Keith Thomas writes for Financier Worldwide about the sentencing of Martin Shkreli and the options open to investors who have suffered loss due to similar management misconduct. Shkreli, the man behind the 5,000 percent price increase of Daraprim, was recently handed a seven year sentence after being found guilty of fraud and securities violations.

The accusations of misconduct against Mr Shkreli included that he:

  1. misappropriated money from his hedge funds to pay various unauthorised expenses;
  2. suffered significant losses on his hedge fund trading and created a Ponzi scheme using new investor money to cover those losses; and
  3. made material misrepresentations to investors regarding the sums managed by, the performance of and the independent regulation of the funds (he was alleged, for example, to have told prospective clients that he had US$35m of assets under management, when the actual figure was less than US$1000, and represented that the funds had returned profits of 35.77% when an 18% loss had actually been made).

When hedge fund investors started to question what was happening to their investments, it was alleged that Mr Shkreli appeased them using cash or shares, looted from another company he managed, Retrophin.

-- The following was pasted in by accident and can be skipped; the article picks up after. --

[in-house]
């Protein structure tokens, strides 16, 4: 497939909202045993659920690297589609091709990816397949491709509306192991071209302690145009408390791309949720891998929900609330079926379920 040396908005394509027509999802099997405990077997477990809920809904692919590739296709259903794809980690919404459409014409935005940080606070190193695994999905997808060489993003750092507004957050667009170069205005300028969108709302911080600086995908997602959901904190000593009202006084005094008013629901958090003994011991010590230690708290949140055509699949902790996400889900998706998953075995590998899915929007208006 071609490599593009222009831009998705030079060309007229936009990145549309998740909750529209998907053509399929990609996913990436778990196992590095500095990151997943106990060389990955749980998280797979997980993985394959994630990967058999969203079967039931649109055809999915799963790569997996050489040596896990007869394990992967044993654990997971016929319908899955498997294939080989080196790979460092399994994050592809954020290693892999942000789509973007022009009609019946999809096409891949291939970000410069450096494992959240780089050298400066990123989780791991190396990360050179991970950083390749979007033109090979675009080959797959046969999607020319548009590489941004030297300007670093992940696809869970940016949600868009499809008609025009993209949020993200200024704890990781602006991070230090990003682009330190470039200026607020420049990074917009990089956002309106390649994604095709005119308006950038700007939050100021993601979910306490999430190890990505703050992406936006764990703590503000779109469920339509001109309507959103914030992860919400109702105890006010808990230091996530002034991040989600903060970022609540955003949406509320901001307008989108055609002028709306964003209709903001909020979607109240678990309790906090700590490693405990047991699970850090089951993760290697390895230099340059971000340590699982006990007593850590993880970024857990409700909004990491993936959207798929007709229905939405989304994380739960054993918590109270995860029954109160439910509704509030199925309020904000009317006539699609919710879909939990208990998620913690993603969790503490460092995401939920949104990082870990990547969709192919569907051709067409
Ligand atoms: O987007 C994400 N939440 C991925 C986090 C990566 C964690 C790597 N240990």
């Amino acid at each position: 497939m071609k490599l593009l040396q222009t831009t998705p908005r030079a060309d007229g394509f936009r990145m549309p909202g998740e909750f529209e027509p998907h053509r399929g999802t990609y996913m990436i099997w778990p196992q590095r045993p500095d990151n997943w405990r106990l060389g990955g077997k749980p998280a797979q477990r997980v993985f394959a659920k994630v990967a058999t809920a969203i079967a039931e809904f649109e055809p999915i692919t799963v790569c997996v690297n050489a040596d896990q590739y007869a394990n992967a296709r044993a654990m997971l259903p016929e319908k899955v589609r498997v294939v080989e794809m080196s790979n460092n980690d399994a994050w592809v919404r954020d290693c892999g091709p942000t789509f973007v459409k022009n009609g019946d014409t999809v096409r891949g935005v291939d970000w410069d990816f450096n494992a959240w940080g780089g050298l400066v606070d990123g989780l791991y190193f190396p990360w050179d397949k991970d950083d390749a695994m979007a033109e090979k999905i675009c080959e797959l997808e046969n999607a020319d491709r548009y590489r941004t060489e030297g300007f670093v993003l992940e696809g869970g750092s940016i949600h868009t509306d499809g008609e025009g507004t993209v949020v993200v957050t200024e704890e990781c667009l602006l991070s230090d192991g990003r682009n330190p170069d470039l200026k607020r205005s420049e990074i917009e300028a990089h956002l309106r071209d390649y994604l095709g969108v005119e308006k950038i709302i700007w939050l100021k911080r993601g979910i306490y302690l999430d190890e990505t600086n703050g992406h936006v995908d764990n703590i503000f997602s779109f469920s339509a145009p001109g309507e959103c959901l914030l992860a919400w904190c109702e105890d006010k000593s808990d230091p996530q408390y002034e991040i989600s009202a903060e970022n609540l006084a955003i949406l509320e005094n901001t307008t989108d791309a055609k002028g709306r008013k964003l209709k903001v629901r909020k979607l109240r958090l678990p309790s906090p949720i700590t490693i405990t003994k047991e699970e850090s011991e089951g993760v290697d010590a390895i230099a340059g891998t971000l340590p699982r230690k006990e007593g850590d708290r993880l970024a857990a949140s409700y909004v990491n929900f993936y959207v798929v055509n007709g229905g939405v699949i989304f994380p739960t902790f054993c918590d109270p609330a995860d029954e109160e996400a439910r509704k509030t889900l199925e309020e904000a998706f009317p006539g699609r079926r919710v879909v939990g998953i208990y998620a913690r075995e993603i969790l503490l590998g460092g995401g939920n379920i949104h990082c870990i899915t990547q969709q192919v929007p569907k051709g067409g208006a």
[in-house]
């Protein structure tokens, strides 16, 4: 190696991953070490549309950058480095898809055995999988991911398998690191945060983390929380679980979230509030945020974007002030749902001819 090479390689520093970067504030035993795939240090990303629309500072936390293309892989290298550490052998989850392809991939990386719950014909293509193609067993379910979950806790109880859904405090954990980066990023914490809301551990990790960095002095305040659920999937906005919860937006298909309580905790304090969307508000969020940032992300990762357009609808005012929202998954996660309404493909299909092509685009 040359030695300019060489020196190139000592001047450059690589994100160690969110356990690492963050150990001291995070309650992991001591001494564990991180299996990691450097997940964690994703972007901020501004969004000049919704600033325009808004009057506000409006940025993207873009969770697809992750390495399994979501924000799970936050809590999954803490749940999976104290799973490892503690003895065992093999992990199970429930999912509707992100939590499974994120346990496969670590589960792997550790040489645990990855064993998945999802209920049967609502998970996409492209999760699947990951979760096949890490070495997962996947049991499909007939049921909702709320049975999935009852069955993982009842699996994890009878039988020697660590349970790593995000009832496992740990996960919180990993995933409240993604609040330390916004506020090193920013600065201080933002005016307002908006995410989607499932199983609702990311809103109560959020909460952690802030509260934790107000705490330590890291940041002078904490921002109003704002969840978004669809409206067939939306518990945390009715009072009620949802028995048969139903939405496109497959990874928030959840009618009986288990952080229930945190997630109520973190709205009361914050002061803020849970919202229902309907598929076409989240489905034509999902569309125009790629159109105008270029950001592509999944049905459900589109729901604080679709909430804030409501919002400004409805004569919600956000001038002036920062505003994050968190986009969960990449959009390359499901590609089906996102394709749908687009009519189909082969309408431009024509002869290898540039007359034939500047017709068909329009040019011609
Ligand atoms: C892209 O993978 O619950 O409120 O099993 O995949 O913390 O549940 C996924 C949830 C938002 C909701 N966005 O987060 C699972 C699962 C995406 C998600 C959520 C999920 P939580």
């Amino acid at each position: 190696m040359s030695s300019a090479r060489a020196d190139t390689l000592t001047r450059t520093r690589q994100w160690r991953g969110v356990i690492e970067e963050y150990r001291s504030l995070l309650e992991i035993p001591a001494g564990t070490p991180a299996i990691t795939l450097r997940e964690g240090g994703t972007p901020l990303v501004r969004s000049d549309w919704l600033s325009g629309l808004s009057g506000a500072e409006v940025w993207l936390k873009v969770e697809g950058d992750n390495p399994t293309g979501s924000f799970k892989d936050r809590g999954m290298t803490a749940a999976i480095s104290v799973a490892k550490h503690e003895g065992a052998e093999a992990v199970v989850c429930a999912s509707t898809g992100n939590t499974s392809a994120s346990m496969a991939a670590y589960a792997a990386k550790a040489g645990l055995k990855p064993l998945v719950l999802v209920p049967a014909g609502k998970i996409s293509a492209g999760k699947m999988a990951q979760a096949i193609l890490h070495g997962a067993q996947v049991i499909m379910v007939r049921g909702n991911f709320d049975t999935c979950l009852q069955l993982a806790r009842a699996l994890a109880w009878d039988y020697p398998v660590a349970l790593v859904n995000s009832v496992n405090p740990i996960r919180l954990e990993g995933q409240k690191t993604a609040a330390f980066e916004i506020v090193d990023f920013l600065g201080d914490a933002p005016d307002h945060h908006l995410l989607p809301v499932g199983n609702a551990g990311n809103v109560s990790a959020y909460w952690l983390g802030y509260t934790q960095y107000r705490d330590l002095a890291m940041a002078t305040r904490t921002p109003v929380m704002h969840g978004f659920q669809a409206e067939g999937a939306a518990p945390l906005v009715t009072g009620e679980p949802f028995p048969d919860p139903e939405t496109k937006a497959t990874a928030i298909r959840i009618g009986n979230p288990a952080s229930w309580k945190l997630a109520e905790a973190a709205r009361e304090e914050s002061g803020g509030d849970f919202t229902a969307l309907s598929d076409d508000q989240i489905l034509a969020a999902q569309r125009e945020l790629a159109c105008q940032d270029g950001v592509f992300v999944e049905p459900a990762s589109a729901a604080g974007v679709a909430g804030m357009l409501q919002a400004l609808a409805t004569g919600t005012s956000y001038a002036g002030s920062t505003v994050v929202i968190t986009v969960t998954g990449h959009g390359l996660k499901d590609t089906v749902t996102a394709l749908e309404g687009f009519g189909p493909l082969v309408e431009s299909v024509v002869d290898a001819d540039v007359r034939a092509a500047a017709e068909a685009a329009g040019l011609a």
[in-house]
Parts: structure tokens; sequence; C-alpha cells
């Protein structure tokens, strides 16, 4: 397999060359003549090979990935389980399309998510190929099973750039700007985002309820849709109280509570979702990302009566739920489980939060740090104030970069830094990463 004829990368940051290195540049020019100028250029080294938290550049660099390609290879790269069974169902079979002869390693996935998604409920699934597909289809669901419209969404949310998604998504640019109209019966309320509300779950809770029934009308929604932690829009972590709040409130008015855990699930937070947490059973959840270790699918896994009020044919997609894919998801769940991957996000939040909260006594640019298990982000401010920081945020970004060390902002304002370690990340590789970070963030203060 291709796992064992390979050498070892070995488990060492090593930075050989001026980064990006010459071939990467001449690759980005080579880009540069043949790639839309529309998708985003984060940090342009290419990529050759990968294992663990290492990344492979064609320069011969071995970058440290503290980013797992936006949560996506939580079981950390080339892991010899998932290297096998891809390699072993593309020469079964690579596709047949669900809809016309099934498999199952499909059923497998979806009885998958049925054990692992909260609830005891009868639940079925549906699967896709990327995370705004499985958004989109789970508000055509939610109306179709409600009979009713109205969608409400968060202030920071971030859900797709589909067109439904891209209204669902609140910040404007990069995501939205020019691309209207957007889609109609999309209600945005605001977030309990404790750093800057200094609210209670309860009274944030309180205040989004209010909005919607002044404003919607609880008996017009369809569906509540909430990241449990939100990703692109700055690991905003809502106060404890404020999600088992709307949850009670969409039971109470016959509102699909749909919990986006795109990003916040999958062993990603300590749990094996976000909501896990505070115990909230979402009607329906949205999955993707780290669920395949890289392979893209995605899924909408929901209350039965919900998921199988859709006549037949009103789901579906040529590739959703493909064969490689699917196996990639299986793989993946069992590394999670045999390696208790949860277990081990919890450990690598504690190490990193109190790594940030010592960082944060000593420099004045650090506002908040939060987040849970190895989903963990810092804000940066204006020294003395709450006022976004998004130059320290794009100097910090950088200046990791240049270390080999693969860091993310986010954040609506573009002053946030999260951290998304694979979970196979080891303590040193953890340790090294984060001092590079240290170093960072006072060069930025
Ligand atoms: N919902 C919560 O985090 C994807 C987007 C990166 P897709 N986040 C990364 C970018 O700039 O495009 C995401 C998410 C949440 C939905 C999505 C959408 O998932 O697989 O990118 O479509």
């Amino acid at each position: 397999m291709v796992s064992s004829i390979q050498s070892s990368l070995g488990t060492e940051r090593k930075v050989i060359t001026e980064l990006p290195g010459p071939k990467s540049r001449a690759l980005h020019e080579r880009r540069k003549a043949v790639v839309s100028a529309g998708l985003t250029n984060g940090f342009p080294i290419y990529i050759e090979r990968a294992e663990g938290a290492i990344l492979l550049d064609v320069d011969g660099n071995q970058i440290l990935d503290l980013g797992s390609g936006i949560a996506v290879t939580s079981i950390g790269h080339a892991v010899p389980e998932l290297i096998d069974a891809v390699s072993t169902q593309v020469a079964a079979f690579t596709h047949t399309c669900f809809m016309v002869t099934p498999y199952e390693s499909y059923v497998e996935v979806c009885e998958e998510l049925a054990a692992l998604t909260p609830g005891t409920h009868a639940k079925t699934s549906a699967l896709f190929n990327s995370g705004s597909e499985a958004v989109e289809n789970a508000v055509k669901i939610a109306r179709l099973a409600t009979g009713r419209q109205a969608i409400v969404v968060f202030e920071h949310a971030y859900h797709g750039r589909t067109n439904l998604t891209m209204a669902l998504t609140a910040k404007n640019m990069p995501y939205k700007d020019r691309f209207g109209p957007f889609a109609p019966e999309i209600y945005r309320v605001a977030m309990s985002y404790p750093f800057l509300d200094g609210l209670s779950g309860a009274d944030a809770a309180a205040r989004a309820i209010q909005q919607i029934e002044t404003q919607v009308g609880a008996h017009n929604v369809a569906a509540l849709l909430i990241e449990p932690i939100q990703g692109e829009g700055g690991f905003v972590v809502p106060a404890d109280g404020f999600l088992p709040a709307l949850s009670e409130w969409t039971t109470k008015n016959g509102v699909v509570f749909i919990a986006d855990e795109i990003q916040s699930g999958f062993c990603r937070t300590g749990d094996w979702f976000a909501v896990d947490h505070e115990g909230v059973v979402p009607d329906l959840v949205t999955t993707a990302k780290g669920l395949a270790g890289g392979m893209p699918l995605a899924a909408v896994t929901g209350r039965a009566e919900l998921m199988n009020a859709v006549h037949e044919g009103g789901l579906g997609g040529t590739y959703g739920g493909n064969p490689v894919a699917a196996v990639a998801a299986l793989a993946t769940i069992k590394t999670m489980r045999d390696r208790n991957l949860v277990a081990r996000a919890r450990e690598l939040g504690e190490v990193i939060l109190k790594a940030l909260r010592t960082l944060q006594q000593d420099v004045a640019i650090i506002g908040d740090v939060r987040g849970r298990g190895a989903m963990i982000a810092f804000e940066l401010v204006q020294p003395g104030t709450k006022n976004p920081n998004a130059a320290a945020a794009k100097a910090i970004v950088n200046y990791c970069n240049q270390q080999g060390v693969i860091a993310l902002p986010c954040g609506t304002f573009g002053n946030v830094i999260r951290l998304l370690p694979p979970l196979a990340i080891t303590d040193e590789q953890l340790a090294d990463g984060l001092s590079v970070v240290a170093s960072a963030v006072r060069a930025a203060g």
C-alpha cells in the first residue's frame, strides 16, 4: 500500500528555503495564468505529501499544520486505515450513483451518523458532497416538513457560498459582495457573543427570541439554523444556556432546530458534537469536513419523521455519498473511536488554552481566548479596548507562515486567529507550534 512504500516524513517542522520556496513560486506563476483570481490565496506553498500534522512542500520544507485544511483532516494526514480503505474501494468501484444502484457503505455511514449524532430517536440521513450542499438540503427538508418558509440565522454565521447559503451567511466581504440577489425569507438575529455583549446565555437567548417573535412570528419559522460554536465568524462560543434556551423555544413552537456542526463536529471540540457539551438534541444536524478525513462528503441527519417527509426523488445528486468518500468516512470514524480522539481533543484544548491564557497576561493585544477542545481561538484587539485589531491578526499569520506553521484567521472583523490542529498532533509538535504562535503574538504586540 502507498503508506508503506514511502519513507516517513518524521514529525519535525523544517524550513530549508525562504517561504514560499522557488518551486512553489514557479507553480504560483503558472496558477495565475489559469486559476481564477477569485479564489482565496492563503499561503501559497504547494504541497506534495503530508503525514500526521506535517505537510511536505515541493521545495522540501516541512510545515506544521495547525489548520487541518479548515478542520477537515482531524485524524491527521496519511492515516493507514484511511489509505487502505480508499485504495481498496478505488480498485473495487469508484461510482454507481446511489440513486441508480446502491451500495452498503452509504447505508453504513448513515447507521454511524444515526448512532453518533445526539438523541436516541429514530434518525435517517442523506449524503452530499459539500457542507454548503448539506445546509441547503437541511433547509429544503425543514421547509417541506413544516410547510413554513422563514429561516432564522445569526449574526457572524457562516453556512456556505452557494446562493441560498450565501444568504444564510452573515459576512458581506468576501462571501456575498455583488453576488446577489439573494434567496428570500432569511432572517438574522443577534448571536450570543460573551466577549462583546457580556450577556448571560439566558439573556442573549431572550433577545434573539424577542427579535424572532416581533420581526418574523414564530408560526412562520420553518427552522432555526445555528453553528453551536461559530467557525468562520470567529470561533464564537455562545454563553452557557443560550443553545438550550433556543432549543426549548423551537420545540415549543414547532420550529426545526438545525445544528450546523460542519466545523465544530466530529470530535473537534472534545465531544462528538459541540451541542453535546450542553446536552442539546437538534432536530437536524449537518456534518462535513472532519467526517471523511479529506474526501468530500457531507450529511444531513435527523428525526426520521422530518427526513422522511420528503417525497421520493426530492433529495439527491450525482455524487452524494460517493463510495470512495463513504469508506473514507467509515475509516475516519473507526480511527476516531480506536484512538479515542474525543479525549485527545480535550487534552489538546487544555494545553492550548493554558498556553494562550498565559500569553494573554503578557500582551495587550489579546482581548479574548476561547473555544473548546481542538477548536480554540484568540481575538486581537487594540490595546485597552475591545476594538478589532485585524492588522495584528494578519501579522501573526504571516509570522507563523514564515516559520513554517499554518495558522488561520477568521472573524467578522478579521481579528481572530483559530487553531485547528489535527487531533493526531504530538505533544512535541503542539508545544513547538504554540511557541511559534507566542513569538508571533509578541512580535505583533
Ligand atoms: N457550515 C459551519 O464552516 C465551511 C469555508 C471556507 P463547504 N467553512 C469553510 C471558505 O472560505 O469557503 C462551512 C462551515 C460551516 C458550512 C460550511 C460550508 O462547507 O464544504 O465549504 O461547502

The article explains:

“An unusual element of Mr Shkreli’s trial was the positive financial consequences for his hedge fund investors. The vast majority of cases of this nature involve reams of individuals or businesses having lost substantial sums of money. We will obviously never know the full story of what went on in the jury deliberation room, but it seems that they accepted, in part, the ‘no harm has been done’ argument that the defence pushed so hard.”

The article goes on to explain how such cases would have been dealt with in the UK, and about the rise of securities litigation in the UK courts.

To read the full article, please visit the Financier Worldwide website.



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